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article imageTexas health official forced out after Planned Parenthood study

By Megan Hamilton     Feb 20, 2016 in Politics
Austin - A top health official in Texas is stepping down after co-authoring a study that angered Republican leaders because it suggested cuts to Planned Parenthood are restricting women's access to healthcare statewide.
Rick Allgeyer, director of research at the Texas Health and Human Services Commission faced potential disciplinary action for the study, which was published in the New England Journal of Medicine (NEJM), CBS News reports.
The study criticized the state's women's health program and also noted that by excluding Planned Parenthood from the family planning program, legislators may have made it more difficult for women to access long-acting birth control, The Texas Tribune reports.
It revealed that the removal of Planned Parenthood caused a 35 percent drop in claims for long-acting contraceptives and led to a 1.9 percent increase in childbirths paid via Medicaid, which insures the poor and disabled at the federal and state level.
State Sen. Jane Nelson (R-Flower Mound) asserted that it was inappropriate for state employees to involve themselves in a study she claimed was biased and unsound. Based on Nelson's concerns about the study, the health commission ordered its own review of the women's health program.
The Texas Women's Health Program removed Planned Parenthood in 2013, as a way to slap it on the wrist for providing abortions, Jezebel notes. When that happened, the NEJM noted that the state dismantled "a safety net that took decades to build and could not easily be recreated."
Nelson is one of the architects of Texas Women's Health Program, and she argued the study is biased because it was partially funded by the Susan T. Buffett Foundation, which supports Planned Parenthood. She was upset that Allgeyer and one other state employee were co-authors of the study, ABC News reports.
"It's one thing for an agency to provide data upon request," she said. "It's quite another to be listed as a 'co-author' on a deeply flawed and highly political report. I've communicated strong concerns to the agency. This should have not happened, and we need to make sure it doesn't happen again."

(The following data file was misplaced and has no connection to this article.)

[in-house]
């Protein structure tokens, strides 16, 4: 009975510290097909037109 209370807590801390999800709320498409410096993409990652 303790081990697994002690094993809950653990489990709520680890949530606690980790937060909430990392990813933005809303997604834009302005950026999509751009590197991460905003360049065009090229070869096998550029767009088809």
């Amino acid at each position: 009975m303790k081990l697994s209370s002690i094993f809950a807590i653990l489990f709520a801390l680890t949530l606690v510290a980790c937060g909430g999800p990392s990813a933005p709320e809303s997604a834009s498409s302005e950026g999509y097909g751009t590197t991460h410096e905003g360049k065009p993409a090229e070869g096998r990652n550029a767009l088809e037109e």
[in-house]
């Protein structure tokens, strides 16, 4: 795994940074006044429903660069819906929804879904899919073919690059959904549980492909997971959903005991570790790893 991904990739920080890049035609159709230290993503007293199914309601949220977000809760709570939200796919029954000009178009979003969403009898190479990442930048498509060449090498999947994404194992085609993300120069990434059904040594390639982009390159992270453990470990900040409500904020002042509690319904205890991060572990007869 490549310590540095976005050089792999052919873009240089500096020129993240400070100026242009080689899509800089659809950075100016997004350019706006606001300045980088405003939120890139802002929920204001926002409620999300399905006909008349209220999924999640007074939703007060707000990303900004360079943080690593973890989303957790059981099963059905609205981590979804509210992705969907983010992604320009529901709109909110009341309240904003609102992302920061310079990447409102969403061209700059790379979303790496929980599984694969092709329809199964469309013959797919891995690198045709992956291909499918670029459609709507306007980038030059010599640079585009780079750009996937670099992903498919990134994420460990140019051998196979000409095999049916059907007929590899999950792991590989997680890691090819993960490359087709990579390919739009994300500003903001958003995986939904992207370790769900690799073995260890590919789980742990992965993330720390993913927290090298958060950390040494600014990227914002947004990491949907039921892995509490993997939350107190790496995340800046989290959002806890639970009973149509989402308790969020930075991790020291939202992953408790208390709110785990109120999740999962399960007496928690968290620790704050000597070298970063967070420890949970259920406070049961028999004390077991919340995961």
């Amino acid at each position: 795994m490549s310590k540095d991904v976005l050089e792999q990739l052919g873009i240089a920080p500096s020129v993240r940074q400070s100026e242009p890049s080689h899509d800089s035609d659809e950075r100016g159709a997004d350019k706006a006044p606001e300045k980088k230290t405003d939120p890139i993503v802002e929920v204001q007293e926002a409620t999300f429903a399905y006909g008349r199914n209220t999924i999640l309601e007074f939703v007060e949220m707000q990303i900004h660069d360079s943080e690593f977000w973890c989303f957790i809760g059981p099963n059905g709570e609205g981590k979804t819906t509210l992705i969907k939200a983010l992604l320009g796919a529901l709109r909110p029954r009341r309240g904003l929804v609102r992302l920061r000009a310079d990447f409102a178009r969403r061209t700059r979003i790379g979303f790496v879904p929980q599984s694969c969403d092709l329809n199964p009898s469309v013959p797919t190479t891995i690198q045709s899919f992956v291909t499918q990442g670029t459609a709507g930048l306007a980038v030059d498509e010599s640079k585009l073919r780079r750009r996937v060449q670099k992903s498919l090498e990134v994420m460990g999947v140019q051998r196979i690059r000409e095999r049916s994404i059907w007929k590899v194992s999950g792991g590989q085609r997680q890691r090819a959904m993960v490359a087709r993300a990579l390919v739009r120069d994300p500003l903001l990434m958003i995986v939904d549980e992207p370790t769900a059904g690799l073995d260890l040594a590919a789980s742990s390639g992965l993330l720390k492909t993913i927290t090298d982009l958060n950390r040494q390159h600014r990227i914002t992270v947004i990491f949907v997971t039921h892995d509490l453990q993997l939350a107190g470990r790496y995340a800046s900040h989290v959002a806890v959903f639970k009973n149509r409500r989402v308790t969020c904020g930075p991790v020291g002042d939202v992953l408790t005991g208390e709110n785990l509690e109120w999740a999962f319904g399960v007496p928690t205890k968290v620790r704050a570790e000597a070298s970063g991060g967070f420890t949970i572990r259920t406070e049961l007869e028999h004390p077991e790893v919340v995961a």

Bryan Black, a spokesman for the agency, said it agrees with Nelson and was unaware of the study until it was published.
Republicans who helped oust Planned Parenthood were also upset by the study and are demanding an explanation from Texas Health Commissioner Chris Traylor regarding why Allgeyer and another state employee took part in the study, CBS News reports. Black did not discuss the status of program specialist Imelda Flores-Vazques. She worked under Allgeyer and was hired by the agency in 2014. According to Black, neither state employee informed superiors they were participating in the study. Black said this is a violation at the agency, where 55,000 people work.
The e Tribune reported it's also against the agency's policy for employees to "moonlight," or work part-time outside of the agency without permission, as Black said in an email.
He noted Allgeyer is eligible for retirement and is retiring from the agency, effective March 31.
Allgeyer also "broke policy by working on the study during his workday," Black said. "He should have never been putting in time on this study during the normal business day, he was paid to perform state business."
The Women's Health Program was 90 percent federally funded through Medicaid. It was replaced by the fully state-funded Texas Women's Health Program in 2013. Both programs offered services to Texas women between the ages of 18 to 44 whose incomes were at or below 185 percent of the federal poverty level.
CBS attempted to contact Allgeyer, but he did not immediately respond.
Nelson claimed the study ignored other health services the state offers for women and added that more Texas women filed claims for long-acting contraceptives in 2014 than they did in 2012, when Planned Parenthood was still with the state program. She has written a letter to Traylor ordering his agency to review the study and provide analysis on Medicaid births.
She noted that while critical evaluation is necessary for good government, women shouldn't be misled into thinking services they need aren't available.
Austin Attorney Peter Schenkkan, who is also one of the study's authors, said he is disappointed that anyone would find the contributions inappropriate, ABC News reports.
"The first step of a public official should be to face the facts," he said. "Not to punish those who bring the facts to them." Schenkkan was lead counsel for Planned Parenthood when it was in court because of its exclusion from the state program.
The study shows the impact that "politically motivated" decisions can have, Planned Parenthood officials said.
"The truth hurts," said Yvonne Gutierrez, executive director of Planned Parenthood Texas Votes. "Unfortunately for Texas officials, disliking a study doesn't make it not true."
The names of Allgeyer and Flores-Vazquez were at the top of the study, as were Schenkkan's and two University of Texas researchers. The researchers are studying the impact of women's health laws the Texas Legislature has passed in recent years. The Buffet Foundation doesn't play a role in their work, school researchers said.
In the same year that Texas omitted Planned Parenthood from state services, former Governor Rick Perry signed stringent abortion restrictions that caused clinics statewide to shut down. Those restrictions will be heard by the U.S. Supreme Court in March as part of a key abortion rights case that is likely to impact similar measures adopted by other GOP-controlled states, ABC News reports.
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